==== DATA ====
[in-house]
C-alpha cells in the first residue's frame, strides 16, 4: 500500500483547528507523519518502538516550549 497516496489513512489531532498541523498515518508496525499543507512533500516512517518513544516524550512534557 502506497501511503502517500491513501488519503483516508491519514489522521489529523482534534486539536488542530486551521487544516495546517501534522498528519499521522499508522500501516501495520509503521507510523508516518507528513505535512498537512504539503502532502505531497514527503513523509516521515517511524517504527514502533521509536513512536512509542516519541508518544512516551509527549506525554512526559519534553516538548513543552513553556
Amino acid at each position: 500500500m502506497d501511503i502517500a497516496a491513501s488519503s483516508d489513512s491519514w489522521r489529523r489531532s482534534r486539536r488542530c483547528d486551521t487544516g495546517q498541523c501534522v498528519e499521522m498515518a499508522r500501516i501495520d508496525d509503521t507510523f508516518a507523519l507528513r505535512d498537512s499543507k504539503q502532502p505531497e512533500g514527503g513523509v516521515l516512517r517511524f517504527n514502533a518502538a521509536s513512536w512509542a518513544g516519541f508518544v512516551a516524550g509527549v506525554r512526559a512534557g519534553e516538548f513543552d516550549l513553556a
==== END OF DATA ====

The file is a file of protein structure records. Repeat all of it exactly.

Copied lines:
[in-house]
C-alpha cells in the first residue's frame, strides 16, 4: 500500500483547528507523519518502538516550549 497516496489513512489531532498541523498515518508496525499543507512533500516512517518513544516524550512534557 502506497501511503502517500491513501488519503483516508491519514489522521489529523482534534486539536488542530486551521487544516495546517501534522498528519499521522499508522500501516501495520509503521507510523508516518507528513505535512498537512504539503502532502505531497514527503513523509516521515517511524517504527514502533521509536513512536512509542516519541508518544512516551509527549506525554512526559519534553516538548513543552513553556
Amino acid at each position: 500500500m502506497d501511503i502517500a497516496a491513501s488519503s483516508d489513512s491519514w489522521r489529523r489531532s482534534r486539536r488542530c483547528d486551521t487544516g495546517q498541523c501534522v498528519e499521522m498515518a499508522r500501516i501495520d508496525d509503521t507510523f508516518a507523519l507528513r505535512d498537512s499543507k504539503q502532502p505531497e512533500g514527503g513523509v516521515l516512517r517511524f517504527n514502533a518502538a521509536s513512536w512509542a518513544g516519541f508518544v512516551a516524550g509527549v506525554r512526559a512534557g519534553e516538548f513543552d516550549l513553556a